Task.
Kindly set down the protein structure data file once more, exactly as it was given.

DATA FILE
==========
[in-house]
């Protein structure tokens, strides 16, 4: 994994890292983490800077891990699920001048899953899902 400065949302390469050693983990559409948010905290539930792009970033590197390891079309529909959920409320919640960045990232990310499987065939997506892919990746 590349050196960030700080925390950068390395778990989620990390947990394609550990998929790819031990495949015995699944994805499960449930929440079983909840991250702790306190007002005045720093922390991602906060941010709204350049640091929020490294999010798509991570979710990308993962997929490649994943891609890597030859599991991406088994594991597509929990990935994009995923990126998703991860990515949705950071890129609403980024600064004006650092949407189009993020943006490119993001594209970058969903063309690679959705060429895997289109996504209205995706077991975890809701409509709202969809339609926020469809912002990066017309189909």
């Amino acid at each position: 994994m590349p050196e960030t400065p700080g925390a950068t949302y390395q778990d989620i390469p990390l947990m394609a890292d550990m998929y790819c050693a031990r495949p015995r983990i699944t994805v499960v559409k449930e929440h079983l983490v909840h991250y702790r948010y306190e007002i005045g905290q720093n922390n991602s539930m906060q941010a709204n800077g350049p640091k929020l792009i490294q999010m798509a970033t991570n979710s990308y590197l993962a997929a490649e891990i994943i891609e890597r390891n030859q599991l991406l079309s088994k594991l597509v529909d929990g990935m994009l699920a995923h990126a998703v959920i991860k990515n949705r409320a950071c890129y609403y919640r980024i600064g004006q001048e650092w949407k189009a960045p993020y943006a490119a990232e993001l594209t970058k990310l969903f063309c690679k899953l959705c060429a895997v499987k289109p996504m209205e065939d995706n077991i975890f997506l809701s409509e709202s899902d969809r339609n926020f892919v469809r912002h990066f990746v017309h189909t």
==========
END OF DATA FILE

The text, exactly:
[in-house]
């Protein structure tokens, strides 16, 4: 994994890292983490800077891990699920001048899953899902 400065949302390469050693983990559409948010905290539930792009970033590197390891079309529909959920409320919640960045990232990310499987065939997506892919990746 590349050196960030700080925390950068390395778990989620990390947990394609550990998929790819031990495949015995699944994805499960449930929440079983909840991250702790306190007002005045720093922390991602906060941010709204350049640091929020490294999010798509991570979710990308993962997929490649994943891609890597030859599991991406088994594991597509929990990935994009995923990126998703991860990515949705950071890129609403980024600064004006650092949407189009993020943006490119993001594209970058969903063309690679959705060429895997289109996504209205995706077991975890809701409509709202969809339609926020469809912002990066017309189909």
């Amino acid at each position: 994994m590349p050196e960030t400065p700080g925390a950068t949302y390395q778990d989620i390469p990390l947990m394609a890292d550990m998929y790819c050693a031990r495949p015995r983990i699944t994805v499960v559409k449930e929440h079983l983490v909840h991250y702790r948010y306190e007002i005045g905290q720093n922390n991602s539930m906060q941010a709204n800077g350049p640091k929020l792009i490294q999010m798509a970033t991570n979710s990308y590197l993962a997929a490649e891990i994943i891609e890597r390891n030859q599991l991406l079309s088994k594991l597509v529909d929990g990935m994009l699920a995923h990126a998703v959920i991860k990515n949705r409320a950071c890129y609403y919640r980024i600064g004006q001048e650092w949407k189009a960045p993020y943006a490119a990232e993001l594209t970058k990310l969903f063309c690679k899953l959705c060429a895997v499987k289109p996504m209205e065939d995706n077991i975890f997506l809701s409509e709202s899902d969809r339609n926020f892919v469809r912002h990066f990746v017309h189909t």